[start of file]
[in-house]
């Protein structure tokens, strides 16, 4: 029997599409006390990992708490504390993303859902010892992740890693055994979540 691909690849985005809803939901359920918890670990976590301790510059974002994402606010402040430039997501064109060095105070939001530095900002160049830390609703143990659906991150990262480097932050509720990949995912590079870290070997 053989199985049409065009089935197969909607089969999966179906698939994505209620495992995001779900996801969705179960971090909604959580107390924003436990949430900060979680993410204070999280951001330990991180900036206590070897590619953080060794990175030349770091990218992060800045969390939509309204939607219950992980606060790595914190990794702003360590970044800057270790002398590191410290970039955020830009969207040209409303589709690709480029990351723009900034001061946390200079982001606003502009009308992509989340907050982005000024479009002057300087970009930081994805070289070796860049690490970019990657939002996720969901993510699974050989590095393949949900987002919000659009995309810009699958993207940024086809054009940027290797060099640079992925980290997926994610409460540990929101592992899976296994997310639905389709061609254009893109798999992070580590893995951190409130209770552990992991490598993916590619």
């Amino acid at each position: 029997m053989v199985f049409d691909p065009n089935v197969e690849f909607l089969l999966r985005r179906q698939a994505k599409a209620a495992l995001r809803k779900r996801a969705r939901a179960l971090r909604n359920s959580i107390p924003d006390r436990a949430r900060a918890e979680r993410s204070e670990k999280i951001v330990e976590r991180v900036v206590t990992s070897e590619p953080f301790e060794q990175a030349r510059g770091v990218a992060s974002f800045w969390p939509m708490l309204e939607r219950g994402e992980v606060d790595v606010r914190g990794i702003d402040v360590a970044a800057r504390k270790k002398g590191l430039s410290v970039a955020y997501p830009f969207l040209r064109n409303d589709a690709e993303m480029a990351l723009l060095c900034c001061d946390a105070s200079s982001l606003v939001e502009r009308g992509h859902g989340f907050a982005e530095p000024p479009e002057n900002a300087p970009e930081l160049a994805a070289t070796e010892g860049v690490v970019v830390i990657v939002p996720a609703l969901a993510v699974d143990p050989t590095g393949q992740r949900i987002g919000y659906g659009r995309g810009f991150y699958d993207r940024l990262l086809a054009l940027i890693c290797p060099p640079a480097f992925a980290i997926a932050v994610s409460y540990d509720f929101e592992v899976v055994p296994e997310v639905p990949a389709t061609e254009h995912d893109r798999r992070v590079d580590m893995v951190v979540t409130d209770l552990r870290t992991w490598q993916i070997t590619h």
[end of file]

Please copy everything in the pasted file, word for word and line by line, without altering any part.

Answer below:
[in-house]
């Protein structure tokens, strides 16, 4: 029997599409006390990992708490504390993303859902010892992740890693055994979540 691909690849985005809803939901359920918890670990976590301790510059974002994402606010402040430039997501064109060095105070939001530095900002160049830390609703143990659906991150990262480097932050509720990949995912590079870290070997 053989199985049409065009089935197969909607089969999966179906698939994505209620495992995001779900996801969705179960971090909604959580107390924003436990949430900060979680993410204070999280951001330990991180900036206590070897590619953080060794990175030349770091990218992060800045969390939509309204939607219950992980606060790595914190990794702003360590970044800057270790002398590191410290970039955020830009969207040209409303589709690709480029990351723009900034001061946390200079982001606003502009009308992509989340907050982005000024479009002057300087970009930081994805070289070796860049690490970019990657939002996720969901993510699974050989590095393949949900987002919000659009995309810009699958993207940024086809054009940027290797060099640079992925980290997926994610409460540990929101592992899976296994997310639905389709061609254009893109798999992070580590893995951190409130209770552990992991490598993916590619």
């Amino acid at each position: 029997m053989v199985f049409d691909p065009n089935v197969e690849f909607l089969l999966r985005r179906q698939a994505k599409a209620a495992l995001r809803k779900r996801a969705r939901a179960l971090r909604n359920s959580i107390p924003d006390r436990a949430r900060a918890e979680r993410s204070e670990k999280i951001v330990e976590r991180v900036v206590t990992s070897e590619p953080f301790e060794q990175a030349r510059g770091v990218a992060s974002f800045w969390p939509m708490l309204e939607r219950g994402e992980v606060d790595v606010r914190g990794i702003d402040v360590a970044a800057r504390k270790k002398g590191l430039s410290v970039a955020y997501p830009f969207l040209r064109n409303d589709a690709e993303m480029a990351l723009l060095c900034c001061d946390a105070s200079s982001l606003v939001e502009r009308g992509h859902g989340f907050a982005e530095p000024p479009e002057n900002a300087p970009e930081l160049a994805a070289t070796e010892g860049v690490v970019v830390i990657v939002p996720a609703l969901a993510v699974d143990p050989t590095g393949q992740r949900i987002g919000y659906g659009r995309g810009f991150y699958d993207r940024l990262l086809a054009l940027i890693c290797p060099p640079a480097f992925a980290i997926a932050v994610s409460y540990d509720f929101e592992v899976v055994p296994e997310v639905p990949a389709t061609e254009h995912d893109r798999r992070v590079d580590m893995v951190v979540t409130d209770l552990r870290t992991w490598q993916i070997t590619h």